31 August, 2012

 

Legal News & Analysis – Asia Pacific – Australia – TMT

 

2DAY FM did not breach an additional condition of its licence or the Commercial Radio Code of Practice when it broadcast remarks regarding a disabled child on 20 April 2012.

  

The ACMA's investigation was undertaken following receipt of three complaints that 2DAY FM had breached the additional licence condition imposed by the ACMA in 2010.  The ACMA investigated the broadcast during which presenter Kyle Sandilands referred to a baby born in Pakistan with additional limbs as a "spider baby".
 
The additional licence condition, which has been in place since 2010, is intended to protect children whose welfare or well-being may be put at risk by a broadcast. The ACMA found no evidence that the welfare or well-being of the baby concerned was, or was likely to have been, affected by the broadcast of the segment.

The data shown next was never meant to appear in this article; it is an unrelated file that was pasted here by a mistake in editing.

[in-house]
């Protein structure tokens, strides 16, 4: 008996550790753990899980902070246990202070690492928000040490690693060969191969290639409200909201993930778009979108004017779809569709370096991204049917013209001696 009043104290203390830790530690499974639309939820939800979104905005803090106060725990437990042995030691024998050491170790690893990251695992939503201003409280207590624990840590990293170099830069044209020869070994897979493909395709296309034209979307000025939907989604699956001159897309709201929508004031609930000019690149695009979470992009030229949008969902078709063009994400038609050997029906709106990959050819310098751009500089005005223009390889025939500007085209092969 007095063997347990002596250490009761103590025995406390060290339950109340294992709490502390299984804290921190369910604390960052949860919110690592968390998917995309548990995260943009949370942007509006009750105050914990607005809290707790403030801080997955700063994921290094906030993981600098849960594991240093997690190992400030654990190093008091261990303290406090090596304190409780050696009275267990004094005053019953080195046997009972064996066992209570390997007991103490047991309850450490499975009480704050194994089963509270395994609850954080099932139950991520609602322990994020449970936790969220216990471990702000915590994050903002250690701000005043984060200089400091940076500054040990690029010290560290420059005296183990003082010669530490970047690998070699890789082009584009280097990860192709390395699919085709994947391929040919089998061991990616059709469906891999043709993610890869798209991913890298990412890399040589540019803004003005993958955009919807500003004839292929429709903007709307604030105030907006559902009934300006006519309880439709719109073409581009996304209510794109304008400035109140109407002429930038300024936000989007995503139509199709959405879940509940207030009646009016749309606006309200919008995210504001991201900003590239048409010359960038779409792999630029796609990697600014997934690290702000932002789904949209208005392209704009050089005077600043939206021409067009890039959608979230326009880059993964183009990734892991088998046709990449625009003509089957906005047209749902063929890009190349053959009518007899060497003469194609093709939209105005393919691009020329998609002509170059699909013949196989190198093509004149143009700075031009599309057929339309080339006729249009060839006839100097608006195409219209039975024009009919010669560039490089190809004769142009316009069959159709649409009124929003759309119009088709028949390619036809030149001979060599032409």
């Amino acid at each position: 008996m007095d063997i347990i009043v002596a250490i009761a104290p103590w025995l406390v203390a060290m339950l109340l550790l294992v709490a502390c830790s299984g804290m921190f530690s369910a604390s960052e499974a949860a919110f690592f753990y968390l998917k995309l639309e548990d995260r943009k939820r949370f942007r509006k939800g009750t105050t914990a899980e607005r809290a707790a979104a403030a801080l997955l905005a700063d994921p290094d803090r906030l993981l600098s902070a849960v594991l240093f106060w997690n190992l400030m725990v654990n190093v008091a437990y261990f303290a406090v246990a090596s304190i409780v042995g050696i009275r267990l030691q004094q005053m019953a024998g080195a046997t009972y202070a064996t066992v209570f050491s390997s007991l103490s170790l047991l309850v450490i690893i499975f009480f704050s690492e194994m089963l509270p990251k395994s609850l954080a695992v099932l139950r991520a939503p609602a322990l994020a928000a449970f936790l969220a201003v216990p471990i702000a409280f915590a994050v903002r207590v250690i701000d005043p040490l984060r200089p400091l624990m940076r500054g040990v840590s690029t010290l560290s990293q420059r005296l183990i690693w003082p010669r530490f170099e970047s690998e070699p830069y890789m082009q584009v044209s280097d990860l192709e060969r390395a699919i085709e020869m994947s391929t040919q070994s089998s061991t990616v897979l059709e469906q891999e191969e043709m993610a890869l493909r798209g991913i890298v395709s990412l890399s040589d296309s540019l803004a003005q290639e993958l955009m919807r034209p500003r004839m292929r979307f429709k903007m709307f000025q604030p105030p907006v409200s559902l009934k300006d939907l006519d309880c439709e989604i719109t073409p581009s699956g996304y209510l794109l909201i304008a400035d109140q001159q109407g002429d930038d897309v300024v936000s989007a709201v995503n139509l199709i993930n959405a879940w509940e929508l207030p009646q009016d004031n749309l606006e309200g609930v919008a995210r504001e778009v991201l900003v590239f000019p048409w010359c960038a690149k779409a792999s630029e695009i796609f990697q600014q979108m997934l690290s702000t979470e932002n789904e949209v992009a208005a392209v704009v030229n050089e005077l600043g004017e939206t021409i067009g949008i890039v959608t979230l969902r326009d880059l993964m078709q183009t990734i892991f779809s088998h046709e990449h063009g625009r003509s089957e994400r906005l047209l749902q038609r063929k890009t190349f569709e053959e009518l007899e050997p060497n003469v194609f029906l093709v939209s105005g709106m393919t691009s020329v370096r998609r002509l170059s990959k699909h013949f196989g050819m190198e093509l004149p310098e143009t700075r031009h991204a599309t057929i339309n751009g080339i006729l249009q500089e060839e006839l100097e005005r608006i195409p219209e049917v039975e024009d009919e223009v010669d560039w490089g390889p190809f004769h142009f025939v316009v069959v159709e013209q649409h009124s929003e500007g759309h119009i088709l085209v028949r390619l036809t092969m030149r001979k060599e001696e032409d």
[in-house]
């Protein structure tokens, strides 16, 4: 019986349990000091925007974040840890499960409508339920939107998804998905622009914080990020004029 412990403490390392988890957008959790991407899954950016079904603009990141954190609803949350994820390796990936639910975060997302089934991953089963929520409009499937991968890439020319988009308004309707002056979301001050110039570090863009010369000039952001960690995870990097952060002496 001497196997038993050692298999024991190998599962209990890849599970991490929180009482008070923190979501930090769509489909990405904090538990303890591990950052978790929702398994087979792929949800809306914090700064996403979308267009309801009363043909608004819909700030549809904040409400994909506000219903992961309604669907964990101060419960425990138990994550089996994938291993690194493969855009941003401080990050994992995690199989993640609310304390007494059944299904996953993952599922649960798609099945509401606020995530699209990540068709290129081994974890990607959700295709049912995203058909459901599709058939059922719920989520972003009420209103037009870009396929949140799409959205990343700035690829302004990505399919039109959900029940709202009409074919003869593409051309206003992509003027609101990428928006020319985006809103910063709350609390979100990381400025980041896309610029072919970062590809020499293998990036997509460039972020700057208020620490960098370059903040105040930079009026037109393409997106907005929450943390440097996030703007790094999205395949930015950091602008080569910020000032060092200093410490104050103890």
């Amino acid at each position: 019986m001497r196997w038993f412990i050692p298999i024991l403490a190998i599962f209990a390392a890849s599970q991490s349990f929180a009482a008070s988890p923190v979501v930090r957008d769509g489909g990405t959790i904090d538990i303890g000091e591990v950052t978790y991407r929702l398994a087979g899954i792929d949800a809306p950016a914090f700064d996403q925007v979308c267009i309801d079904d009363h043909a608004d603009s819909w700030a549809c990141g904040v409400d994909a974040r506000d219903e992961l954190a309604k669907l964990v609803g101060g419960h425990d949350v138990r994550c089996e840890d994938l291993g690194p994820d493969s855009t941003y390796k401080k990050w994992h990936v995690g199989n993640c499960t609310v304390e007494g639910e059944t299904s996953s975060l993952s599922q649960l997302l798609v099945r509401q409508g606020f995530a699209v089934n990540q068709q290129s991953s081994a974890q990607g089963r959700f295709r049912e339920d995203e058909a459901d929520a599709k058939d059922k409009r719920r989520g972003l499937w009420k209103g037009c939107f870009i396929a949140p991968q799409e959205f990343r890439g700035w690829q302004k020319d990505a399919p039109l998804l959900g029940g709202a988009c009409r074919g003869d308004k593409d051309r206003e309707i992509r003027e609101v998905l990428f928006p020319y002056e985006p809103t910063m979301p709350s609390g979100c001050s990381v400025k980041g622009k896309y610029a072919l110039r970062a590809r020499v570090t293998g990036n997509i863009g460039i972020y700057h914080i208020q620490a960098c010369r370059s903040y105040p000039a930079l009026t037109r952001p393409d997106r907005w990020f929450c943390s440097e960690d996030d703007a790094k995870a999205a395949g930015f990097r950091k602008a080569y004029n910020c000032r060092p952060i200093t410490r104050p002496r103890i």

The ACMA also considered whether the broadcast breached code provisions which prohibit the incitement of severe ridicule of a person because of their disability and the broadcast of material which offends generally accepted standards of decency. It found that while the broadcast conveyed severe ridicule and was grossly insensitive, it was not likely to incite severe ridicule of the child among listeners. Nor did the broadcast offend generally accepted standards of decency; although the comments were in poor taste and offensive to some, they were not, in the sense contemplated by the code, lewd, coarse or indecent.
 
To view ACMA's media release click here.
 

 

For further information, please contact:

 

Gordon Hughes, Partner, Ashurst

gordon.hughes@ashurst.com 

 

 

Leave a Reply

You must be logged in to post a comment.